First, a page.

Categories | Community Contributions | Getting Things Done | Implementation | Software
A Community Contribution from Ryan Oakley
Whether you’re a proficient OneNote user or just started using it after reading my GTD and OneNote article posted on GTD Times it doesn’t take long to populate the software with a tonne of pages and a tonne of information (yes, I am Canadian).
First, some definitions:
MS Office OneNote 2007 is a digital notebook that provides people one place to gather their notes and information, powerful search to find what they are looking for quickly, and easy-to-use shared notebooks so that they can manage information overload and work together more effectively.
ActiveWords is a Windows application that relates words and actions, giving you instant access to what you want, making you more productive, and improving the quality of your work. (Editors note: ActiveWords was also featured in a podcast by David Allen.)
For quick access to all your stuff, OneNote allows you to organize things really well into Books, Sections, Pages, and Sub-pages and they provide a nifty search box and tagging capabilities. But those are like driving a Honda Civic – good, reliable, and gets you from A-B – but what I really want is a Ferrari – fast, exciting, and the envy of all my colleagues (OK, that last one is a bit of a stretch).
Enter ActiveWords (I’ll wait while you head back up to the ActiveWords definition). OK. Still don’t really understand what ActiveWords does? Maybe this will help…
ActiveWords allows me to do Ferrari like things. (Keep in mind that ActiveWords works on top of windows so I can do any of the following while working in any program):
- Open software such as Google Earth by typing “Earth” F8,
- Open the GTD Times website by typing “GTDT” F8,
- Ditto for “Gmail” F8 (yes, ActiveWords has replaced marking favourites for websites)
- “Cal” F8 to open up Outlook Calendar
- “T” F8 to create a new outlook task (even if Outlook isn’t open!)
- “Projects” F8 to open up my projects folder buried deep in windows explorer
- “CFS” F8 to open up an excel file buried even deeper in windows explorer
In a nutshell, it moves me away from my mouse and using menu’s and allows me to use shortcuts on the keyboard with words that are intuitive rather than having to memorize things like “ctrl-shift-y” (No, I don’t know what that shortcut does – if anything)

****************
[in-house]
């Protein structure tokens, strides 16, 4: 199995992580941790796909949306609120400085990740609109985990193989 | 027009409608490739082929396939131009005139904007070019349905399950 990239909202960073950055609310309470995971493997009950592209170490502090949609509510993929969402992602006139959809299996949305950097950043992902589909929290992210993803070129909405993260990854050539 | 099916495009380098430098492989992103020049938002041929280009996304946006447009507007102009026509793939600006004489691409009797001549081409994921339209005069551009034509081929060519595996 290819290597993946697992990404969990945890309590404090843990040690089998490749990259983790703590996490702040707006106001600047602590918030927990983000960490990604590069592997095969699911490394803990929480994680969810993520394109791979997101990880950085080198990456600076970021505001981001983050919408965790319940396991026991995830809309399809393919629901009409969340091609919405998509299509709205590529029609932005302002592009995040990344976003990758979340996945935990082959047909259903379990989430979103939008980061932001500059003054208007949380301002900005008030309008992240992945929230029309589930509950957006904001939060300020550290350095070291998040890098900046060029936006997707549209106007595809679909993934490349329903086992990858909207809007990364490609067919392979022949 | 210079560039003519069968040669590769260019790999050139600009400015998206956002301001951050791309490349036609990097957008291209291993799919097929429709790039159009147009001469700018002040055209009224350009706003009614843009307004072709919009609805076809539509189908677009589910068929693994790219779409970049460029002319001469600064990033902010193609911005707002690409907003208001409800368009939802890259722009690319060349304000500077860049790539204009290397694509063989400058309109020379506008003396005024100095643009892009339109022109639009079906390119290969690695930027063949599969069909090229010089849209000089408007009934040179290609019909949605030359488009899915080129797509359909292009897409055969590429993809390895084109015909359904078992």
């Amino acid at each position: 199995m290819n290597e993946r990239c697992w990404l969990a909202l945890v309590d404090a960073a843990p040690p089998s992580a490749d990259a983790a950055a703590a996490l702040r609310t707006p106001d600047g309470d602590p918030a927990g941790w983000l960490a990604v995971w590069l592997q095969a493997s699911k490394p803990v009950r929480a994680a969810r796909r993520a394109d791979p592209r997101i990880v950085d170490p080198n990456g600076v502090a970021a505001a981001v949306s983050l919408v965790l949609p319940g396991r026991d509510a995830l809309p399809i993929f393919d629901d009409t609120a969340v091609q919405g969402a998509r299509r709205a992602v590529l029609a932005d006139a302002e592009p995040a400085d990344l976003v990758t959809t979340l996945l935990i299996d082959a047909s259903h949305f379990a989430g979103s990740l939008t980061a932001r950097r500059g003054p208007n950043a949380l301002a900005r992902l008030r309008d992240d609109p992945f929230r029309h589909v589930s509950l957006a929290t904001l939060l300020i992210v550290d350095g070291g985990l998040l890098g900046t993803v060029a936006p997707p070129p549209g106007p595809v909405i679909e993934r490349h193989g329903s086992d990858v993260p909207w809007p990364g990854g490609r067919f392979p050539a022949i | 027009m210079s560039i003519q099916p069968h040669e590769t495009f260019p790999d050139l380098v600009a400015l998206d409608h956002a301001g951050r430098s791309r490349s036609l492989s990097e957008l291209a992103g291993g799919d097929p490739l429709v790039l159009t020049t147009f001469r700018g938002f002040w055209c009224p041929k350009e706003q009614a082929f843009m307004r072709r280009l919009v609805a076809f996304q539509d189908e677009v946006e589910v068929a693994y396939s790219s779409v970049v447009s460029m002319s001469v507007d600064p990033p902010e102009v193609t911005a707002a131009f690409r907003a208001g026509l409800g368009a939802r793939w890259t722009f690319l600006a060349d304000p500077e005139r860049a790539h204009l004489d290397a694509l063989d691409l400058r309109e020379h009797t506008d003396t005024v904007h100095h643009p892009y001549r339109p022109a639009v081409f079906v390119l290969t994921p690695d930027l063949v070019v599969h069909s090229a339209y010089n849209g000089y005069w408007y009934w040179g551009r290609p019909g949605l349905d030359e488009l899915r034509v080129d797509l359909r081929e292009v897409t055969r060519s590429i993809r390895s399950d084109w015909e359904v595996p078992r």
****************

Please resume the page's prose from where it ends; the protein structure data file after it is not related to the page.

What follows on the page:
So here’s how you can use ActiveWords to transform OneNote from a Honda Civic to a Ferrari.
Let’s say you’ve got a OneNote page that you access quite frequently. In my case, and in this example, it’s my GTD Weekly Review page:
My goal is to access this page in less than 2 seconds no matter where I may be working in Windows (aka I want to be Ferrari fast). To achieve this, we’ll need to create an ActiveWord. So buckle up and we’ll get started.
- Go to the page in OneNote where you want lighting speed access – “My GTD Weekly Review”, in this example.
- Right-click on the page and select “Copy Hyperlink to this Page” (see screen capture below) – Note that hyperlinks can be created in OneNote for books, sections, pages, sub-pages and even text or objects on a page.
- Move your cursor to somewhere (anywhere) on the OneNote page. Right-click and select “paste”.
- Right-click on this newly created hyperlink and select “copy hyperlink” (see screen capture below)
- Type “Add” then F8 to start the ActiveWords “Add” wizard, select “Open a Document”, and then click “Next”. (See screen capture below)
- Right-click and paste the hyperlink into the top dialogue box. Good habit to get into is to add a quick description while you’ve got the chance – e.g. “Open – My GTD Weekly Review OneNote page”. It helps you search for the ActiveWord if you ever forget it. Then click “Next”. (See screen capture below)
- Now determine your ActiveWord for this task – could be “GTDWR”, or “Weekly Review”, or something simple like “WR”. Then select “Finish”. (see screen capture below)
- Now whenever you want to get to that Weekly Review page in OneNote, just type “WR” F8 and you will be there in less than 2 seconds – even if OneNote isn’t open (but why wouldn’t it be??)
Use ActiveWords in all your “often accessed” OneNote info and become — Ferrari Fast.
This is Ryan Oakley’s second Community Contributor post to GTD Times. His first article on GTD & OneNote was so popular, he asked if he could contribute another. Look for more from Ryan in the coming months on his personal use of OneNote.